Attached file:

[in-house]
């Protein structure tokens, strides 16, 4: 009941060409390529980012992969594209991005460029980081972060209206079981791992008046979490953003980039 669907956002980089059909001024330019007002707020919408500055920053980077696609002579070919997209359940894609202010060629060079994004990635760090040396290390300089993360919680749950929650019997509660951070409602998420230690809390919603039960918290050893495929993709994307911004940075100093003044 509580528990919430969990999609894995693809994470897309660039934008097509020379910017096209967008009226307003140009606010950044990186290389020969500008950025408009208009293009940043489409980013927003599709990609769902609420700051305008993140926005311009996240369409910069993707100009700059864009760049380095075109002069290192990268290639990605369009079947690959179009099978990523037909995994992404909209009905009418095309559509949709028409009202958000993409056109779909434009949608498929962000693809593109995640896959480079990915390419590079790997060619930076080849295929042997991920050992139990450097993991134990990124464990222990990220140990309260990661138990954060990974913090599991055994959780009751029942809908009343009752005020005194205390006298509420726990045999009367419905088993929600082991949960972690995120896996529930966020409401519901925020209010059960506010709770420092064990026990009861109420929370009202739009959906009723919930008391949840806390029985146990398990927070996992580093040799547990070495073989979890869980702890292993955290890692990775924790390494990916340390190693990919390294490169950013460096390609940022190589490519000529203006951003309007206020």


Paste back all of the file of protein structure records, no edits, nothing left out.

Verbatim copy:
[in-house]
């Protein structure tokens, strides 16, 4: 009941060409390529980012992969594209991005460029980081972060209206079981791992008046979490953003980039 669907956002980089059909001024330019007002707020919408500055920053980077696609002579070919997209359940894609202010060629060079994004990635760090040396290390300089993360919680749950929650019997509660951070409602998420230690809390919603039960918290050893495929993709994307911004940075100093003044 509580528990919430969990999609894995693809994470897309660039934008097509020379910017096209967008009226307003140009606010950044990186290389020969500008950025408009208009293009940043489409980013927003599709990609769902609420700051305008993140926005311009996240369409910069993707100009700059864009760049380095075109002069290192990268290639990605369009079947690959179009099978990523037909995994992404909209009905009418095309559509949709028409009202958000993409056109779909434009949608498929962000693809593109995640896959480079990915390419590079790997060619930076080849295929042997991920050992139990450097993991134990990124464990222990990220140990309260990661138990954060990974913090599991055994959780009751029942809908009343009752005020005194205390006298509420726990045999009367419905088993929600082991949960972690995120896996529930966020409401519901925020209010059960506010709770420092064990026990009861109420929370009202739009959906009723919930008391949840806390029985146990398990927070996992580093040799547990070495073989979890869980702890292993955290890692990775924790390494990916340390190693990919390294490169950013460096390609940022190589490519000529203006951003309007206020």